Paller has suggested that this security breach was caused by an oversight on Sony’s part when the PlayStation 3 was launched five years ago. According to information provided by other potential hackers, the PlayStation Network encryption may be faulty, making it relatively easy for people to break into the network and collect user data. In fact, online resources have implied that Sony collects an unnecessary amount of personal consumer information, making PlayStation Network users especially vulnerable to malicious hackers. Online resources have faulted Sony executives for the security breach, claiming the company alienated the hacker community, scoffed at the idea of hackers penetrating Sony security, and spent their time hiring lawyers to sue hackers rather than hiring proficient security experts.
Sony’s Delayed Warning to PlayStation Network Users
The most alarming factor of this incident was the seven day discrepancy between the date the network was actually hacked and the date that Sony revealed to consumers that their personal data may have been compromised. During these seven days, the PlayStation Network was inaccessible and users were not informed of the security breach, preventing consumers from being proactive and taking action to protect themselves from identity theft. According to Sony’s head of communications, this time lag was critical in allowing experts to conduct a forensic analysis in order to fully understand the nature and scope of the breach. Unfortunately, the extent of the hack is still unconfirmed.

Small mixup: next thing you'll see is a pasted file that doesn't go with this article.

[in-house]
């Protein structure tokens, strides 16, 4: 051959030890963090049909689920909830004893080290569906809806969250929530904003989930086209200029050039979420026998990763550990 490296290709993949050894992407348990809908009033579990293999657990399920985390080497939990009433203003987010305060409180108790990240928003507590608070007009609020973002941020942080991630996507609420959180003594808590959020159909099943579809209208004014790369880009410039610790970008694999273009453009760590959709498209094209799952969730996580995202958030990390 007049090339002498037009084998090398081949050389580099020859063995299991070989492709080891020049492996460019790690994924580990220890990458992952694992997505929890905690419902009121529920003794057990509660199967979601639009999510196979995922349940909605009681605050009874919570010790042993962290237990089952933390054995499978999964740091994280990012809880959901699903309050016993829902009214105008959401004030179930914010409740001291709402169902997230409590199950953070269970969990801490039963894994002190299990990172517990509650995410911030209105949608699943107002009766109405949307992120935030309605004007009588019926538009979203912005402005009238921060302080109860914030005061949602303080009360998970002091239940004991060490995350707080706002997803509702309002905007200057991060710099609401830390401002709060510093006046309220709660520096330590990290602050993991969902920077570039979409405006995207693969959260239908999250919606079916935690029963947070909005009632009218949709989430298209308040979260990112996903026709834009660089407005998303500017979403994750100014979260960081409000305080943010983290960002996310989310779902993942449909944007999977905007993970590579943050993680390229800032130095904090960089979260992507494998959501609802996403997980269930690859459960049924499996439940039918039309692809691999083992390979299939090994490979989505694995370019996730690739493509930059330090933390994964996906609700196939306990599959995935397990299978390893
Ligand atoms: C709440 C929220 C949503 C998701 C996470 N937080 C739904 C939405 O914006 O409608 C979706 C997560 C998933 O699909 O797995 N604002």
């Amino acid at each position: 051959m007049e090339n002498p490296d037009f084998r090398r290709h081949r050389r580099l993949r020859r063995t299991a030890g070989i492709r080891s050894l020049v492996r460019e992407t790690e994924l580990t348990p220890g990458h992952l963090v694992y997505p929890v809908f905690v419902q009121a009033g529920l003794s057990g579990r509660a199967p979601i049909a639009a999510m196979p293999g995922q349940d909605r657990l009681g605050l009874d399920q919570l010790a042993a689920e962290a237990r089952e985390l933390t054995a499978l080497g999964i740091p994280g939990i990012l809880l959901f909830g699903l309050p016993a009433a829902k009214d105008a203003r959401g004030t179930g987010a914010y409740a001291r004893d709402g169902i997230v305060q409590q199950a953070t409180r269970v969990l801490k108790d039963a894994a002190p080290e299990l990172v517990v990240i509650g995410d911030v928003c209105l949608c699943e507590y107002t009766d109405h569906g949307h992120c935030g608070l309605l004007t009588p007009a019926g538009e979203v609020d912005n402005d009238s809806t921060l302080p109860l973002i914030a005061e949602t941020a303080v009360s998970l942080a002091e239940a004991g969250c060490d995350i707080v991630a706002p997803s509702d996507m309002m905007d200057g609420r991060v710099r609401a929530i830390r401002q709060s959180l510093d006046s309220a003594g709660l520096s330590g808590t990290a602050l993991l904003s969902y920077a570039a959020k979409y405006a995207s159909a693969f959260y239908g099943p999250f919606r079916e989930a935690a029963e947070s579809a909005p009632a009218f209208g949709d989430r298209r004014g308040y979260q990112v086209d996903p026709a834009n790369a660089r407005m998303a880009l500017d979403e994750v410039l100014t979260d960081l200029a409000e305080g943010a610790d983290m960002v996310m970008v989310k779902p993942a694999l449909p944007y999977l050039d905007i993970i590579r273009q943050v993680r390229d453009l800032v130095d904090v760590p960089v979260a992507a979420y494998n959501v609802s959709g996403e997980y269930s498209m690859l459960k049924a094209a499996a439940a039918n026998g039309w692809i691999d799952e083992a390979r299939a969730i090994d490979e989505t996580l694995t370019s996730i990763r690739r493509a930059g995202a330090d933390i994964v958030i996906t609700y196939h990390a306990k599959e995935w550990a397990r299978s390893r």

Sony has put together an official update about PlayStation Network service outages which indicates that all PlayStation Network and Qriocity accounts may have been infected by the intrusion. According to this document, the attack on network servers is being taken seriously. The company has advised all PlayStation Network and Qriocity users to monitor credit card account statements and to immediately change the passwords and/or user names of any other services that are identical to those used on the PlayStation and Qriocity networks.
Potential PlayStation Network User Identify Theft